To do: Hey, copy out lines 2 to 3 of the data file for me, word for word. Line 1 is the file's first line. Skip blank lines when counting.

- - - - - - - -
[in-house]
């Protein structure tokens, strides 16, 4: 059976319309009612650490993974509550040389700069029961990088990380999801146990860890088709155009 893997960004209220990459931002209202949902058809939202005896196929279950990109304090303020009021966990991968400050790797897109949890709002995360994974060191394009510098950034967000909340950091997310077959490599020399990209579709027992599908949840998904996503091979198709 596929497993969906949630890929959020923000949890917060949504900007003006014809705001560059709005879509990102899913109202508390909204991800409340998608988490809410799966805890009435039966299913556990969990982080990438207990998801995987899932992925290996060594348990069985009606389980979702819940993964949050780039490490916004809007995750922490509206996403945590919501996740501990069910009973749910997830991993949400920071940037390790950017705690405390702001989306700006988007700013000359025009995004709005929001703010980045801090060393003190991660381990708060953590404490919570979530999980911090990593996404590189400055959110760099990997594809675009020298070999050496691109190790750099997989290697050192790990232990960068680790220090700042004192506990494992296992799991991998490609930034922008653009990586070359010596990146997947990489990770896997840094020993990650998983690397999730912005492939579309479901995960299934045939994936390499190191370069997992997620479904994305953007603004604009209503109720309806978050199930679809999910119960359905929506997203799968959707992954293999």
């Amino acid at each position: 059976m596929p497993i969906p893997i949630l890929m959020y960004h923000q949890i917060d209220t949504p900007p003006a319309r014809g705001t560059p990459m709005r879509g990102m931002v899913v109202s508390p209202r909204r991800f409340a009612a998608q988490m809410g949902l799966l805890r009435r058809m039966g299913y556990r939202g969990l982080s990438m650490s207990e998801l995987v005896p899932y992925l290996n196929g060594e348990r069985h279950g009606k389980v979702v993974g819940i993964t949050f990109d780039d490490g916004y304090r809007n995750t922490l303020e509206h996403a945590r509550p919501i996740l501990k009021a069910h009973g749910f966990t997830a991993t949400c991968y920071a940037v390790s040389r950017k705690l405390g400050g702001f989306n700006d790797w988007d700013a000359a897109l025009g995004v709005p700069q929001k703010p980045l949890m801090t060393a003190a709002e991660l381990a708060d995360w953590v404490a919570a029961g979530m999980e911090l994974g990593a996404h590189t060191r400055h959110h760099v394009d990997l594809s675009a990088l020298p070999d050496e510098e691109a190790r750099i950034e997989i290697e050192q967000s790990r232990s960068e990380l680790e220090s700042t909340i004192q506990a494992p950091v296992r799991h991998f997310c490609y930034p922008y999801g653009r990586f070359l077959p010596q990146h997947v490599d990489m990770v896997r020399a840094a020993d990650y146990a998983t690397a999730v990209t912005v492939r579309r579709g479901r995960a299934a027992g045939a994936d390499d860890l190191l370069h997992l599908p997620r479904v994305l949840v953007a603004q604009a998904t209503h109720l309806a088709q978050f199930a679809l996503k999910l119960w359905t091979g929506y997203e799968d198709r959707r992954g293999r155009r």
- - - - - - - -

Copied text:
């Protein structure tokens, strides 16, 4: 059976319309009612650490993974509550040389700069029961990088990380999801146990860890088709155009 893997960004209220990459931002209202949902058809939202005896196929279950990109304090303020009021966990991968400050790797897109949890709002995360994974060191394009510098950034967000909340950091997310077959490599020399990209579709027992599908949840998904996503091979198709 596929497993969906949630890929959020923000949890917060949504900007003006014809705001560059709005879509990102899913109202508390909204991800409340998608988490809410799966805890009435039966299913556990969990982080990438207990998801995987899932992925290996060594348990069985009606389980979702819940993964949050780039490490916004809007995750922490509206996403945590919501996740501990069910009973749910997830991993949400920071940037390790950017705690405390702001989306700006988007700013000359025009995004709005929001703010980045801090060393003190991660381990708060953590404490919570979530999980911090990593996404590189400055959110760099990997594809675009020298070999050496691109190790750099997989290697050192790990232990960068680790220090700042004192506990494992296992799991991998490609930034922008653009990586070359010596990146997947990489990770896997840094020993990650998983690397999730912005492939579309479901995960299934045939994936390499190191370069997992997620479904994305953007603004604009209503109720309806978050199930679809999910119960359905929506997203799968959707992954293999």
């Amino acid at each position: 059976m596929p497993i969906p893997i949630l890929m959020y960004h923000q949890i917060d209220t949504p900007p003006a319309r014809g705001t560059p990459m709005r879509g990102m931002v899913v109202s508390p209202r909204r991800f409340a009612a998608q988490m809410g949902l799966l805890r009435r058809m039966g299913y556990r939202g969990l982080s990438m650490s207990e998801l995987v005896p899932y992925l290996n196929g060594e348990r069985h279950g009606k389980v979702v993974g819940i993964t949050f990109d780039d490490g916004y304090r809007n995750t922490l303020e509206h996403a945590r509550p919501i996740l501990k009021a069910h009973g749910f966990t997830a991993t949400c991968y920071a940037v390790s040389r950017k705690l405390g400050g702001f989306n700006d790797w988007d700013a000359a897109l025009g995004v709005p700069q929001k703010p980045l949890m801090t060393a003190a709002e991660l381990a708060d995360w953590v404490a919570a029961g979530m999980e911090l994974g990593a996404h590189t060191r400055h959110h760099v394009d990997l594809s675009a990088l020298p070999d050496e510098e691109a190790r750099i950034e997989i290697e050192q967000s790990r232990s960068e990380l680790e220090s700042t909340i004192q506990a494992p950091v296992r799991h991998f997310c490609y930034p922008y999801g653009r990586f070359l077959p010596q990146h997947v490599d990489m990770v896997r020399a840094a020993d990650y146990a998983t690397a999730v990209t912005v492939r579309r579709g479901r995960a299934a027992g045939a994936d390499d860890l190191l370069h997992l599908p997620r479904v994305l949840v953007a603004q604009a998904t209503h109720l309806a088709q978050f199930a679809l996503k999910l119960w359905t091979g929506y997203e799968d198709r959707r992954g293999r155009r």